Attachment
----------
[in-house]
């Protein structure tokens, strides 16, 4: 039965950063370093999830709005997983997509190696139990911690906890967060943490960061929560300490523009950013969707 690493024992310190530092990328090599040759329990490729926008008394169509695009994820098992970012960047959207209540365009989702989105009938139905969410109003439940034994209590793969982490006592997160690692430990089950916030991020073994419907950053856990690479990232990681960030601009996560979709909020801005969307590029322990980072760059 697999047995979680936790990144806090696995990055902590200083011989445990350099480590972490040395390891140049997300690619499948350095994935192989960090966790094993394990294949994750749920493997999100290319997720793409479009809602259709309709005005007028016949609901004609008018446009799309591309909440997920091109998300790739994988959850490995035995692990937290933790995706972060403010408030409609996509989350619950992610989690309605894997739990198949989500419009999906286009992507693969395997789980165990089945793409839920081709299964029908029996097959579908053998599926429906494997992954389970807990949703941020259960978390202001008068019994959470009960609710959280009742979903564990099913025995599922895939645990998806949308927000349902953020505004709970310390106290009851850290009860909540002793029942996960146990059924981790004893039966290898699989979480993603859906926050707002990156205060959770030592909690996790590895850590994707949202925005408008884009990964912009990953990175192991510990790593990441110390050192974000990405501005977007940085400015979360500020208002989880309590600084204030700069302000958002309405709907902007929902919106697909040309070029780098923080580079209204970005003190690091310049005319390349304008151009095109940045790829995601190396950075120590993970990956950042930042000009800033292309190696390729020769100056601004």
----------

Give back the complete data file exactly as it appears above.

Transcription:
[in-house]
């Protein structure tokens, strides 16, 4: 039965950063370093999830709005997983997509190696139990911690906890967060943490960061929560300490523009950013969707 690493024992310190530092990328090599040759329990490729926008008394169509695009994820098992970012960047959207209540365009989702989105009938139905969410109003439940034994209590793969982490006592997160690692430990089950916030991020073994419907950053856990690479990232990681960030601009996560979709909020801005969307590029322990980072760059 697999047995979680936790990144806090696995990055902590200083011989445990350099480590972490040395390891140049997300690619499948350095994935192989960090966790094993394990294949994750749920493997999100290319997720793409479009809602259709309709005005007028016949609901004609008018446009799309591309909440997920091109998300790739994988959850490995035995692990937290933790995706972060403010408030409609996509989350619950992610989690309605894997739990198949989500419009999906286009992507693969395997789980165990089945793409839920081709299964029908029996097959579908053998599926429906494997992954389970807990949703941020259960978390202001008068019994959470009960609710959280009742979903564990099913025995599922895939645990998806949308927000349902953020505004709970310390106290009851850290009860909540002793029942996960146990059924981790004893039966290898699989979480993603859906926050707002990156205060959770030592909690996790590895850590994707949202925005408008884009990964912009990953990175192991510990790593990441110390050192974000990405501005977007940085400015979360500020208002989880309590600084204030700069302000958002309405709907902007929902919106697909040309070029780098923080580079209204970005003190690091310049005319390349304008151009095109940045790829995601190396950075120590993970990956950042930042000009800033292309190696390729020769100056601004």